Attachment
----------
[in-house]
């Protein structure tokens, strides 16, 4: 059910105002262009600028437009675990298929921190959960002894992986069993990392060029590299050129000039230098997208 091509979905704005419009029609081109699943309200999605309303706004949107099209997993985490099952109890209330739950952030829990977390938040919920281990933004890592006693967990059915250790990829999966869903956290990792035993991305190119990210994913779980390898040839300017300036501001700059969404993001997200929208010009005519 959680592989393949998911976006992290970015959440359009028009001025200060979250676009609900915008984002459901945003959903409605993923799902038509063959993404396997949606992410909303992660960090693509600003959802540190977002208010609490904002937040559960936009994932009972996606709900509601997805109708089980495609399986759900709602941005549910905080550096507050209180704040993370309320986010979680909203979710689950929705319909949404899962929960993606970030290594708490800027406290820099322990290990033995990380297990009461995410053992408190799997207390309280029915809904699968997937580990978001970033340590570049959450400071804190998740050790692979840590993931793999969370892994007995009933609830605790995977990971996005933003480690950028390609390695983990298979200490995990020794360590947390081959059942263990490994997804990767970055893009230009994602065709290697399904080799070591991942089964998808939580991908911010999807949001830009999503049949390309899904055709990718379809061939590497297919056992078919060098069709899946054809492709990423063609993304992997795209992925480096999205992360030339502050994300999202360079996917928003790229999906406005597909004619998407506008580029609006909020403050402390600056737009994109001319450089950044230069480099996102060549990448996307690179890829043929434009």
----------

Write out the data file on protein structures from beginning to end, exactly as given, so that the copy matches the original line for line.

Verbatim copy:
[in-house]
């Protein structure tokens, strides 16, 4: 059910105002262009600028437009675990298929921190959960002894992986069993990392060029590299050129000039230098997208 091509979905704005419009029609081109699943309200999605309303706004949107099209997993985490099952109890209330739950952030829990977390938040919920281990933004890592006693967990059915250790990829999966869903956290990792035993991305190119990210994913779980390898040839300017300036501001700059969404993001997200929208010009005519 959680592989393949998911976006992290970015959440359009028009001025200060979250676009609900915008984002459901945003959903409605993923799902038509063959993404396997949606992410909303992660960090693509600003959802540190977002208010609490904002937040559960936009994932009972996606709900509601997805109708089980495609399986759900709602941005549910905080550096507050209180704040993370309320986010979680909203979710689950929705319909949404899962929960993606970030290594708490800027406290820099322990290990033995990380297990009461995410053992408190799997207390309280029915809904699968997937580990978001970033340590570049959450400071804190998740050790692979840590993931793999969370892994007995009933609830605790995977990971996005933003480690950028390609390695983990298979200490995990020794360590947390081959059942263990490994997804990767970055893009230009994602065709290697399904080799070591991942089964998808939580991908911010999807949001830009999503049949390309899904055709990718379809061939590497297919056992078919060098069709899946054809492709990423063609993304992997795209992925480096999205992360030339502050994300999202360079996917928003790229999906406005597909004619998407506008580029609006909020403050402390600056737009994109001319450089950044230069480099996102060549990448996307690179890829043929434009």